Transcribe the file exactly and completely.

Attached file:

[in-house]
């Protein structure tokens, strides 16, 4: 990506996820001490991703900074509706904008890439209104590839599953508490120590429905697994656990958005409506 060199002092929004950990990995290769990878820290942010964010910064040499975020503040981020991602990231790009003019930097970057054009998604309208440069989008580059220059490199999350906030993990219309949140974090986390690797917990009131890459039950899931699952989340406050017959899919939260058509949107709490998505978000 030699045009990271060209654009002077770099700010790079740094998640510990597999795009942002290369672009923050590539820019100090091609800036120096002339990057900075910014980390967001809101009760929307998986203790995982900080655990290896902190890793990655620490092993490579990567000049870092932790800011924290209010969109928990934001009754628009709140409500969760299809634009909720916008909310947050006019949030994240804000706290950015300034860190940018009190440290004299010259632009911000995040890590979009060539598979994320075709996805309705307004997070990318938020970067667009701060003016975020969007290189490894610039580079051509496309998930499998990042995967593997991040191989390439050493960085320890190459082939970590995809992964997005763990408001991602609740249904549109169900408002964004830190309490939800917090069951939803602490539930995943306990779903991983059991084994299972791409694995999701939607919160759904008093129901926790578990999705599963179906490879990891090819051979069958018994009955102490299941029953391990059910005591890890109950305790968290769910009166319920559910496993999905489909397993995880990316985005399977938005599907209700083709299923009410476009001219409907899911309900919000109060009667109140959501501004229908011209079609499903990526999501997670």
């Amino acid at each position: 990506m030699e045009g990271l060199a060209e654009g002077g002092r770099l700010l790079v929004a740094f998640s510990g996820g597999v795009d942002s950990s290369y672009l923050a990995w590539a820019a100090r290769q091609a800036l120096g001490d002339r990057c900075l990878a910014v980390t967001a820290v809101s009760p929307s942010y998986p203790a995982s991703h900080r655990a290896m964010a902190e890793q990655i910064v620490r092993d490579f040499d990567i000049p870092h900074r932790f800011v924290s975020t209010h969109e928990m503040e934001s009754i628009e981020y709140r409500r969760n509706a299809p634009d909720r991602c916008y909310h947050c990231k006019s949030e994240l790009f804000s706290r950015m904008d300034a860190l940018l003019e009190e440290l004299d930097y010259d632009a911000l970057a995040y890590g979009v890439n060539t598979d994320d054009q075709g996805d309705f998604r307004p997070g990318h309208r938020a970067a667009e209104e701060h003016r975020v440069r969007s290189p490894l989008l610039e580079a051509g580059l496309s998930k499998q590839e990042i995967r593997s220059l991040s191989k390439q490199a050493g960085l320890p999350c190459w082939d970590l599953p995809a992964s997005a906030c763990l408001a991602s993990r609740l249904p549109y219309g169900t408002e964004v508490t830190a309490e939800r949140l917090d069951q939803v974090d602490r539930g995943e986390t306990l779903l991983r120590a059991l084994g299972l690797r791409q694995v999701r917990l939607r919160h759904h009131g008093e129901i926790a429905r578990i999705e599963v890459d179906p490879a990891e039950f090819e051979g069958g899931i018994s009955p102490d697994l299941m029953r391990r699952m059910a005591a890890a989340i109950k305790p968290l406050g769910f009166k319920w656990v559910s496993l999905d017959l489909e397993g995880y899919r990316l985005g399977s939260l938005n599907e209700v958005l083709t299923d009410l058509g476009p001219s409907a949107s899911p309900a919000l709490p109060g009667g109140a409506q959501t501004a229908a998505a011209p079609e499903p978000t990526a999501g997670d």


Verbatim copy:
[in-house]
């Protein structure tokens, strides 16, 4: 990506996820001490991703900074509706904008890439209104590839599953508490120590429905697994656990958005409506 060199002092929004950990990995290769990878820290942010964010910064040499975020503040981020991602990231790009003019930097970057054009998604309208440069989008580059220059490199999350906030993990219309949140974090986390690797917990009131890459039950899931699952989340406050017959899919939260058509949107709490998505978000 030699045009990271060209654009002077770099700010790079740094998640510990597999795009942002290369672009923050590539820019100090091609800036120096002339990057900075910014980390967001809101009760929307998986203790995982900080655990290896902190890793990655620490092993490579990567000049870092932790800011924290209010969109928990934001009754628009709140409500969760299809634009909720916008909310947050006019949030994240804000706290950015300034860190940018009190440290004299010259632009911000995040890590979009060539598979994320075709996805309705307004997070990318938020970067667009701060003016975020969007290189490894610039580079051509496309998930499998990042995967593997991040191989390439050493960085320890190459082939970590995809992964997005763990408001991602609740249904549109169900408002964004830190309490939800917090069951939803602490539930995943306990779903991983059991084994299972791409694995999701939607919160759904008093129901926790578990999705599963179906490879990891090819051979069958018994009955102490299941029953391990059910005591890890109950305790968290769910009166319920559910496993999905489909397993995880990316985005399977938005599907209700083709299923009410476009001219409907899911309900919000109060009667109140959501501004229908011209079609499903990526999501997670």
């Amino acid at each position: 990506m030699e045009g990271l060199a060209e654009g002077g002092r770099l700010l790079v929004a740094f998640s510990g996820g597999v795009d942002s950990s290369y672009l923050a990995w590539a820019a100090r290769q091609a800036l120096g001490d002339r990057c900075l990878a910014v980390t967001a820290v809101s009760p929307s942010y998986p203790a995982s991703h900080r655990a290896m964010a902190e890793q990655i910064v620490r092993d490579f040499d990567i000049p870092h900074r932790f800011v924290s975020t209010h969109e928990m503040e934001s009754i628009e981020y709140r409500r969760n509706a299809p634009d909720r991602c916008y909310h947050c990231k006019s949030e994240l790009f804000s706290r950015m904008d300034a860190l940018l003019e009190e440290l004299d930097y010259d632009a911000l970057a995040y890590g979009v890439n060539t598979d994320d054009q075709g996805d309705f998604r307004p997070g990318h309208r938020a970067a667009e209104e701060h003016r975020v440069r969007s290189p490894l989008l610039e580079a051509g580059l496309s998930k499998q590839e990042i995967r593997s220059l991040s191989k390439q490199a050493g960085l320890p999350c190459w082939d970590l599953p995809a992964s997005a906030c763990l408001a991602s993990r609740l249904p549109y219309g169900t408002e964004v508490t830190a309490e939800r949140l917090d069951q939803v974090d602490r539930g995943e986390t306990l779903l991983r120590a059991l084994g299972l690797r791409q694995v999701r917990l939607r919160h759904h009131g008093e129901i926790a429905r578990i999705e599963v890459d179906p490879a990891e039950f090819e051979g069958g899931i018994s009955p102490d697994l299941m029953r391990r699952m059910a005591a890890a989340i109950k305790p968290l406050g769910f009166k319920w656990v559910s496993l999905d017959l489909e397993g995880y899919r990316l985005g399977s939260l938005n599907e209700v958005l083709t299923d009410l058509g476009p001219s409907a949107s899911p309900a919000l709490p109060g009667g109140a409506q959501t501004a229908a998505a011209p079609e499903p978000t990526a999501g997670d």